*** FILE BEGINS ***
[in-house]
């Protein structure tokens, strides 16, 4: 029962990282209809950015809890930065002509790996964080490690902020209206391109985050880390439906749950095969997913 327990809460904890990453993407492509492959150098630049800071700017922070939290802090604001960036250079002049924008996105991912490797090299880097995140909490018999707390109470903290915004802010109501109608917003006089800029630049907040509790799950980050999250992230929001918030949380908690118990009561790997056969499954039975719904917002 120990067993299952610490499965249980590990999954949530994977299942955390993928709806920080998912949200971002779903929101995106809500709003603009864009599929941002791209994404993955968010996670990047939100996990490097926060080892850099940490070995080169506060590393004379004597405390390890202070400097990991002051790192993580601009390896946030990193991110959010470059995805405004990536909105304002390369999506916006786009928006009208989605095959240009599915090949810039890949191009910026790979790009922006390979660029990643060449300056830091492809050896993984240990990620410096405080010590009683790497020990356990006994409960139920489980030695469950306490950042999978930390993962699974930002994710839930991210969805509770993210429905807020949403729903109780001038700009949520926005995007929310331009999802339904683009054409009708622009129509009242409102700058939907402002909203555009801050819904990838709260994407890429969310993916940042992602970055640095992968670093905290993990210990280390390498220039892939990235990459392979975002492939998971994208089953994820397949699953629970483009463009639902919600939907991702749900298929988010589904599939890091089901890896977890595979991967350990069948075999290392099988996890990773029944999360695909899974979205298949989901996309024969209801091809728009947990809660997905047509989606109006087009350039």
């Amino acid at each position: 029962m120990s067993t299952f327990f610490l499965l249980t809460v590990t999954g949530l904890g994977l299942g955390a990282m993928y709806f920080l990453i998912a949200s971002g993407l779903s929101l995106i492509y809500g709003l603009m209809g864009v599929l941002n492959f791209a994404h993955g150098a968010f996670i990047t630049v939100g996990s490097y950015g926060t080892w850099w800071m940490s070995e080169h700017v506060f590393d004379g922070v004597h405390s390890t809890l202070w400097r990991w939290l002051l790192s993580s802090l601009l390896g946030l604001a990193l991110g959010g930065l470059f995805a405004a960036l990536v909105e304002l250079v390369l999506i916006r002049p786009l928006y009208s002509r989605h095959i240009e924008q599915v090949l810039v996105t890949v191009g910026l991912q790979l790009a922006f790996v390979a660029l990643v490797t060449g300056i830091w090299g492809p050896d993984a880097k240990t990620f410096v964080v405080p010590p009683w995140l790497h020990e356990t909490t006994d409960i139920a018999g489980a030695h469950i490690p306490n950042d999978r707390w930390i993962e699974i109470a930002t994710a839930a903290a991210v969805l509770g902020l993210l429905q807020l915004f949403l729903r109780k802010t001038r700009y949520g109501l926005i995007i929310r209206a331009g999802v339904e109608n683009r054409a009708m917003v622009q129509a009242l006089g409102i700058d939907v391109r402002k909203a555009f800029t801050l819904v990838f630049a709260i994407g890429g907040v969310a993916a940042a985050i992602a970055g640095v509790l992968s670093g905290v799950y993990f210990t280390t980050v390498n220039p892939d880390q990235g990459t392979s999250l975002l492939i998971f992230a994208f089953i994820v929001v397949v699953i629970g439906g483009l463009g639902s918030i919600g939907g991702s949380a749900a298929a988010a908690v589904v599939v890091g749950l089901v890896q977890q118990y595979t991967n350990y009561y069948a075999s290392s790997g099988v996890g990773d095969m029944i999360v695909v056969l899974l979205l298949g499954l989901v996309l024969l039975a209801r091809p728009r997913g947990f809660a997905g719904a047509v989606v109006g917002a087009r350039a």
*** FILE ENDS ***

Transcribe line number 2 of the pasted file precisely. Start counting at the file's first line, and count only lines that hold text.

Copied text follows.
């Protein structure tokens, strides 16, 4: 029962990282209809950015809890930065002509790996964080490690902020209206391109985050880390439906749950095969997913 327990809460904890990453993407492509492959150098630049800071700017922070939290802090604001960036250079002049924008996105991912490797090299880097995140909490018999707390109470903290915004802010109501109608917003006089800029630049907040509790799950980050999250992230929001918030949380908690118990009561790997056969499954039975719904917002 120990067993299952610490499965249980590990999954949530994977299942955390993928709806920080998912949200971002779903929101995106809500709003603009864009599929941002791209994404993955968010996670990047939100996990490097926060080892850099940490070995080169506060590393004379004597405390390890202070400097990991002051790192993580601009390896946030990193991110959010470059995805405004990536909105304002390369999506916006786009928006009208989605095959240009599915090949810039890949191009910026790979790009922006390979660029990643060449300056830091492809050896993984240990990620410096405080010590009683790497020990356990006994409960139920489980030695469950306490950042999978930390993962699974930002994710839930991210969805509770993210429905807020949403729903109780001038700009949520926005995007929310331009999802339904683009054409009708622009129509009242409102700058939907402002909203555009801050819904990838709260994407890429969310993916940042992602970055640095992968670093905290993990210990280390390498220039892939990235990459392979975002492939998971994208089953994820397949699953629970483009463009639902919600939907991702749900298929988010589904599939890091089901890896977890595979991967350990069948075999290392099988996890990773029944999360695909899974979205298949989901996309024969209801091809728009947990809660997905047509989606109006087009350039």